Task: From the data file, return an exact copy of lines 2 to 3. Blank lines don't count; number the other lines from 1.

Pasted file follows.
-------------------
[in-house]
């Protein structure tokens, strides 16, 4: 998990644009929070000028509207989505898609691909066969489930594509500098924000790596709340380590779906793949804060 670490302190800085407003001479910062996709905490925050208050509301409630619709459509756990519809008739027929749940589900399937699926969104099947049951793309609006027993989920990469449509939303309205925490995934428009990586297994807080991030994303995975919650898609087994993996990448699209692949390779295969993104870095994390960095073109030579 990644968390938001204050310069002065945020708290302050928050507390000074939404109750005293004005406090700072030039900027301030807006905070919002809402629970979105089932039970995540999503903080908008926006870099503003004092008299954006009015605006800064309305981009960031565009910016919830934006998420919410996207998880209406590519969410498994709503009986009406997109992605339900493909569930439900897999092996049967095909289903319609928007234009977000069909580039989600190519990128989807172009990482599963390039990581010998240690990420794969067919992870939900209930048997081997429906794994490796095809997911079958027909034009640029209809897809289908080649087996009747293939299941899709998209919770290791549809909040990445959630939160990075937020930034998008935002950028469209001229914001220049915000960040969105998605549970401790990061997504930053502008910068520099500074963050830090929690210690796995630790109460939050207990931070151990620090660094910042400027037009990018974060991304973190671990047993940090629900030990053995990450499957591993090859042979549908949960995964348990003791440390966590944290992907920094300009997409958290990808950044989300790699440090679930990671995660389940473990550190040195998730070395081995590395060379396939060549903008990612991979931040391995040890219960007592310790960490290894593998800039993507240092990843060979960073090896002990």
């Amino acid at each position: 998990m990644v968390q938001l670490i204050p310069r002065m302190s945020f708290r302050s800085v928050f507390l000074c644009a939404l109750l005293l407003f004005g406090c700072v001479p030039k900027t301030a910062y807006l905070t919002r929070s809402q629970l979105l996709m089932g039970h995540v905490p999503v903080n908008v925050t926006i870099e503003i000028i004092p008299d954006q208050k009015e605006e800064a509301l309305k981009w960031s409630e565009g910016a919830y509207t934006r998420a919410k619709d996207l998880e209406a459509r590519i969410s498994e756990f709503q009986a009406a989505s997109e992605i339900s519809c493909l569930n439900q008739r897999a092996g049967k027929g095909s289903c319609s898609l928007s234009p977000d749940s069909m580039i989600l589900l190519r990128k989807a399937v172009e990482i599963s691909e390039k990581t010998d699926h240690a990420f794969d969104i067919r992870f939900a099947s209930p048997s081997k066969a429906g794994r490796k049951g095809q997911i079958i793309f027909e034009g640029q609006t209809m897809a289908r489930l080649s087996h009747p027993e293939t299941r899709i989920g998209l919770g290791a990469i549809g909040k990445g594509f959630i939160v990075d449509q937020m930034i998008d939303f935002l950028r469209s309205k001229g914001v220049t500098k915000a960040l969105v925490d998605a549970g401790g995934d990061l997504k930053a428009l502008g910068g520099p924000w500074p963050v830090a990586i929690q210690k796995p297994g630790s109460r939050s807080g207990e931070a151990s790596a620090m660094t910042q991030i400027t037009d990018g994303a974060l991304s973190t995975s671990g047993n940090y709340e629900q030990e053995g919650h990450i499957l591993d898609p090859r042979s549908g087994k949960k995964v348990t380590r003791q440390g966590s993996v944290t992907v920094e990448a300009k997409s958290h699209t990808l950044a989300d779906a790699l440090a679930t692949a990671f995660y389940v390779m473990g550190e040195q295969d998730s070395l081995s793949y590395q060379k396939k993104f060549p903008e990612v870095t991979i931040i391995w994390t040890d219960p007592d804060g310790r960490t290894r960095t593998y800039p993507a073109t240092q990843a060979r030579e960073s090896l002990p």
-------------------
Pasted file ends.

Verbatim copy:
């Protein structure tokens, strides 16, 4: 998990644009929070000028509207989505898609691909066969489930594509500098924000790596709340380590779906793949804060 670490302190800085407003001479910062996709905490925050208050509301409630619709459509756990519809008739027929749940589900399937699926969104099947049951793309609006027993989920990469449509939303309205925490995934428009990586297994807080991030994303995975919650898609087994993996990448699209692949390779295969993104870095994390960095073109030579 990644968390938001204050310069002065945020708290302050928050507390000074939404109750005293004005406090700072030039900027301030807006905070919002809402629970979105089932039970995540999503903080908008926006870099503003004092008299954006009015605006800064309305981009960031565009910016919830934006998420919410996207998880209406590519969410498994709503009986009406997109992605339900493909569930439900897999092996049967095909289903319609928007234009977000069909580039989600190519990128989807172009990482599963390039990581010998240690990420794969067919992870939900209930048997081997429906794994490796095809997911079958027909034009640029209809897809289908080649087996009747293939299941899709998209919770290791549809909040990445959630939160990075937020930034998008935002950028469209001229914001220049915000960040969105998605549970401790990061997504930053502008910068520099500074963050830090929690210690796995630790109460939050207990931070151990620090660094910042400027037009990018974060991304973190671990047993940090629900030990053995990450499957591993090859042979549908949960995964348990003791440390966590944290992907920094300009997409958290990808950044989300790699440090679930990671995660389940473990550190040195998730070395081995590395060379396939060549903008990612991979931040391995040890219960007592310790960490290894593998800039993507240092990843060979960073090896002990």
């Amino acid at each position: 998990m990644v968390q938001l670490i204050p310069r002065m302190s945020f708290r302050s800085v928050f507390l000074c644009a939404l109750l005293l407003f004005g406090c700072v001479p030039k900027t301030a910062y807006l905070t919002r929070s809402q629970l979105l996709m089932g039970h995540v905490p999503v903080n908008v925050t926006i870099e503003i000028i004092p008299d954006q208050k009015e605006e800064a509301l309305k981009w960031s409630e565009g910016a919830y509207t934006r998420a919410k619709d996207l998880e209406a459509r590519i969410s498994e756990f709503q009986a009406a989505s997109e992605i339900s519809c493909l569930n439900q008739r897999a092996g049967k027929g095909s289903c319609s898609l928007s234009p977000d749940s069909m580039i989600l589900l190519r990128k989807a399937v172009e990482i599963s691909e390039k990581t010998d699926h240690a990420f794969d969104i067919r992870f939900a099947s209930p048997s081997k066969a429906g794994r490796k049951g095809q997911i079958i793309f027909e034009g640029q609006t209809m897809a289908r489930l080649s087996h009747p027993e293939t299941r899709i989920g998209l919770g290791a990469i549809g909040k990445g594509f959630i939160v990075d449509q937020m930034i998008d939303f935002l950028r469209s309205k001229g914001v220049t500098k915000a960040l969105v925490d998605a549970g401790g995934d990061l997504k930053a428009l502008g910068g520099p924000w500074p963050v830090a990586i929690q210690k796995p297994g630790s109460r939050s807080g207990e931070a151990s790596a620090m660094t910042q991030i400027t037009d990018g994303a974060l991304s973190t995975s671990g047993n940090y709340e629900q030990e053995g919650h990450i499957l591993d898609p090859r042979s549908g087994k949960k995964v348990t380590r003791q440390g966590s993996v944290t992907v920094e990448a300009k997409s958290h699209t990808l950044a989300d779906a790699l440090a679930t692949a990671f995660y389940v390779m473990g550190e040195q295969d998730s070395l081995s793949y590395q060379k396939k993104f060549p903008e990612v870095t991979i931040i391995w994390t040890d219960p007592d804060g310790r960490t290894r960095t593998y800039p993507a073109t240092q990843a060979r030579e960073s090896l002990p």